Transformation, change and adaptation were key to survive. The demand for internet connectivity surged. Virtual meets, WFH, online classes, Webinars using ZOOM, personal videos flooded social media and work. Paid for classes became Free courses…as the world looked within yourself. Healing, keeping hope alive, communicating virtually became the need of the hour. Spiritual discourses, story telling, music lessons, Mandala workshops, Art as therapy bloomed online. In Balinese Nyepi is time to ponder, meditate and take time to see the little flower bud blossom, or a child smiling. Social media and newspapers screamed beautiful photos of sunsets and birds on trees, as Nature was happier with man locked inside!

See here for an earlier blog on Orange. 

Story telling via Zoom

My Nyepi time was indeed rewarding at home, blessed to have a garden and cook daily meals. For recipes of banana flower see here and of pumpkin curry see here

May:

Summer in India is celebrated in its own way… arrival of juicy mangoes, making lemon and ginger pickles and downing plenty of yoghurt to keep the body cool. This year mango business slumped due to lockdown. Push cart peddlers, mini vans and Amazon delivery flourished. Lockdown brought the markets closer to home. Arrival of a baby in the family brought us joy, though virtually. Instead we prayed not only for our family bonds but for the medical personnel, health workers, and for those in less happier moments. Gratitude for what we have in hand, mattered most!  Locked in gave me plenty of time for spiritual readings as well as reading up my older posts. Mango recipe blog here.

June/July/August:

Here comes the seasonal monsoon. Time for a Haiku or sketching whilst raindrops made melodies on the trees and puddles on the street. The call of mating birds, a garden bursting with worms and caterpillars offered a alternate respite. The virtual world became the ‘new normal’ work from home (WFH) had some initial exciting moods that later brought it own woes of house space restrictions, orderliness and maybe longer hours string at the screen. Webinars and events on Zoom spurred creativity and innovative use of technology. In such locked in moments the importance of a hobby can be a great stress buster.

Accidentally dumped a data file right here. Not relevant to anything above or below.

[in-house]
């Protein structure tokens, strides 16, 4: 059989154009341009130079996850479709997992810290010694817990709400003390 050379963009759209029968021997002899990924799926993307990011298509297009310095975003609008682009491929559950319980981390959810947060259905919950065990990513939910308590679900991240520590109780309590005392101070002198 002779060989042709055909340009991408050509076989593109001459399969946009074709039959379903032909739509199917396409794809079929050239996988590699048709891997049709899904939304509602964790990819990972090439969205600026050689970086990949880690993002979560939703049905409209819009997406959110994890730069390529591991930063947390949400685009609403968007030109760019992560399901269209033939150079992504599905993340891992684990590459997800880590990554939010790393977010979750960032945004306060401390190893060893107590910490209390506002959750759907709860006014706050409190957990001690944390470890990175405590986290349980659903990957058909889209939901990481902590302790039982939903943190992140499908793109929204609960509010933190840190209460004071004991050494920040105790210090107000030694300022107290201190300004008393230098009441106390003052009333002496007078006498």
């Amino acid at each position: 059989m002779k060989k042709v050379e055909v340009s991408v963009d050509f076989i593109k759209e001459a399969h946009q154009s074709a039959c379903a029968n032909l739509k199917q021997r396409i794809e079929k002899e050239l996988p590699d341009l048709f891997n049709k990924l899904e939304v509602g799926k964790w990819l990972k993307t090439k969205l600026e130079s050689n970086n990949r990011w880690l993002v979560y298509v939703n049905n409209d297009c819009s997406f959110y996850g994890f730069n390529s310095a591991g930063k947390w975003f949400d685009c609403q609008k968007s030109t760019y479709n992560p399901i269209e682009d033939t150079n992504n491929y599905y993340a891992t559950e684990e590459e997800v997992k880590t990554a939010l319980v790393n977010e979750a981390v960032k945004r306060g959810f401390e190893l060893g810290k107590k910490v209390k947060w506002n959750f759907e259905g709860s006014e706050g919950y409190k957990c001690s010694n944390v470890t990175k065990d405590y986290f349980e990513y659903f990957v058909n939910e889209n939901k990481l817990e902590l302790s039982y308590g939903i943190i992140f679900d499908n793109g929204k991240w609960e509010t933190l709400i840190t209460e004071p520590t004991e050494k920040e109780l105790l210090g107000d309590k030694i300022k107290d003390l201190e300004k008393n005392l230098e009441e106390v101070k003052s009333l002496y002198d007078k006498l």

A blog on crochet/hobby see here

 

September:

Ahhh…everyone is tired of the same talk …Corona Virus! Preparation for the oncoming festive season Navratri, Dussera and Deepavali raised hope and interest. I too felt the urge to get out of home, visit an open air outdoor market. Never before were face masks and sanitizers seen in public places, other than hospitals. Read here for my market visit Rythu or Farmer’s Market at Alwal, Hyderabad

October:

Onset of the festive season, heralds a big shopping spree in India. This year was different! Malls and shops hardly saw customers. Instead online shopping even by the elderly was in demand. Rural weavers and wooden toy makers were caught is a spiral of technology learning and selling their products online to customers. It brought a  tremendous change in perspective, handling and adapting to the technology. Interestingly, many a youth at home encouraged and helped bringing about socio-economic change. 

Read here for a lack lustre festival Navratri .

November & December: